Upgraded bushfire monitoring capability to keep communities safer

11 August 2015

A new and improved bushfire monitoring system will be in place for the 2016 disaster season, transforming an existing delayed monitoring service into a more responsive emergency management tool for firefighters.

Geoscience Australia's Sentinel Hotspots system will receive a major upgrade as a recipient of the 2015-16 National Emergency Management Projects (NEMP) grants announced in Canberra today by the Minister for Justice, the Hon Michael Keenan MP.

The Sentinel Hotspot monitoring system currently provides information about potential bushfire hotspots to emergency service managers and the general public across Australia through the use of satellite imagery.

Geoscience Australia CEO Dr Chris Pigram explained how the upgrade to the Sentinel Hotspots capability will provide Australia with observations 144 times a day, opening up opportunities to monitor change as it happens.

"The increase in frequency from 6-hour updates to 10-minute updates will enable emergency services to monitor fire development in near real-time," Dr Pigram added.

When natural disasters occur, timely and accurate decisions need to be made by emergency management authorities to ensure the safety of individuals and to minimise impacts on property and infrastructure.

"Emergency services will be able to draw upon Sentinel when deciding where and how to prioritise resources when they are in most demand."

"This is particularly important where there are multiple fire fronts or large scale incidents across state and territory borders," Dr Pigram said.

The new Sentinel capability, which is due to be operational by June 2016, is made possible by the Japanese Government's A$927 million investment and Japanese industry's technical excellence in developing the Himawari-8 satellite, launched October 2014.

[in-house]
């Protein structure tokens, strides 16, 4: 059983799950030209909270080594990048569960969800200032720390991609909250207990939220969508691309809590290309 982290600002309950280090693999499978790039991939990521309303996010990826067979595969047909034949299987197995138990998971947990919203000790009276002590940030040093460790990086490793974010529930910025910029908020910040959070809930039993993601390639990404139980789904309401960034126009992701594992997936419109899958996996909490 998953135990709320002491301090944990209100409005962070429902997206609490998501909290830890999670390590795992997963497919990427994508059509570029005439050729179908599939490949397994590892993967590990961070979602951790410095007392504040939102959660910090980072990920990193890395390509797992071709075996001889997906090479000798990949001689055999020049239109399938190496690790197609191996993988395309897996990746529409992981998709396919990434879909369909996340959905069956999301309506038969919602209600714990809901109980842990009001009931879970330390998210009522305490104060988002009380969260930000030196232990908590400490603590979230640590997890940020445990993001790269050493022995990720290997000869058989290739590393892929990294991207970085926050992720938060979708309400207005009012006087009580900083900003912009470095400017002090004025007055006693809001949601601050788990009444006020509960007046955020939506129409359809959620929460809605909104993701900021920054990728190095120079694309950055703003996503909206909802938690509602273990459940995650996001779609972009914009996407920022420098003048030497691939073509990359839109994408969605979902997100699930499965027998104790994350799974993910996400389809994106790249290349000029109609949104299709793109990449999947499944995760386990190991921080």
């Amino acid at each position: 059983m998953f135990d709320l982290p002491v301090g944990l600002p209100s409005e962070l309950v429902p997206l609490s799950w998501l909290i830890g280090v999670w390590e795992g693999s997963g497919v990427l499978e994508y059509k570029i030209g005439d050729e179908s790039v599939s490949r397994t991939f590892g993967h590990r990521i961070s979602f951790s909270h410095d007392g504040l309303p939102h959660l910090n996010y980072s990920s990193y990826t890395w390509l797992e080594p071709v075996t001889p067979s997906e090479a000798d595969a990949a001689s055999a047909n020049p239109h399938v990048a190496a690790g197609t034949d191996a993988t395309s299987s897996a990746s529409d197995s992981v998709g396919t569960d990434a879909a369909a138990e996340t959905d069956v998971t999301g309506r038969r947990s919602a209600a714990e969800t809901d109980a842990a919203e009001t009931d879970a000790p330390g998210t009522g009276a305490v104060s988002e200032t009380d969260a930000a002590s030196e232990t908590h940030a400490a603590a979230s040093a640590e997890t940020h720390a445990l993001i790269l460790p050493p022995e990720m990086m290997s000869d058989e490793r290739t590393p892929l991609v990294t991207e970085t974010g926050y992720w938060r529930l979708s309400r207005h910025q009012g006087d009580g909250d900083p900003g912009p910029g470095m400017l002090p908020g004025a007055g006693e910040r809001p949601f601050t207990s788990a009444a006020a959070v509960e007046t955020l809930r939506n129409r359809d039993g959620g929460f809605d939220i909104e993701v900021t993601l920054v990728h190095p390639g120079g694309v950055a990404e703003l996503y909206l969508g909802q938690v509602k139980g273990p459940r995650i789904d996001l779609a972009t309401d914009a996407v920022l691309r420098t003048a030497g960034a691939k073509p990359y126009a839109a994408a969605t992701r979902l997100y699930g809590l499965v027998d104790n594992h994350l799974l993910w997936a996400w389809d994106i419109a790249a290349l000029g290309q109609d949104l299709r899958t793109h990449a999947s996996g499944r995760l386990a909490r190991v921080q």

Governments, land planners, emergency managers and communities need to know the risk and potential impacts of natural hazards in their area, and have access to the information they need to understand to the whole picture. The new Sentinel capability will boost the availability of information for bushfires.

In addition to the $260 000 to upgrade Sentinel, Geoscience Australia also received two other NEMP grants to enhance its community safety programs: $130 000 for the development of flood vulnerability models for non-residential properties; and $200 000 to improve national situation awareness information and systems.

The flood vulnerability models work will build upon Geoscience Australia's existing building vulnerability expertise. A gap exists in the understanding of the vulnerability of non-residential properties, such as those for commercial and industrial use. The vulnerability models developed will help individuals, asset owners and all levels of government to better understand the cost of floods.

The national situation awareness information and systems work will strengthen and expand the availability and consistency of situation awareness information shared by the states, territories and Australian Government for decision making in response to natural hazard events and disasters. By improving the timeliness and accuracy of information this project will enhance governments's ability to respond to disasters and activate consistent and targeted financial assistance.

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Video: A short timelapse video of the Sentinel Hotspots system, before (left) and after (right) the upgrade.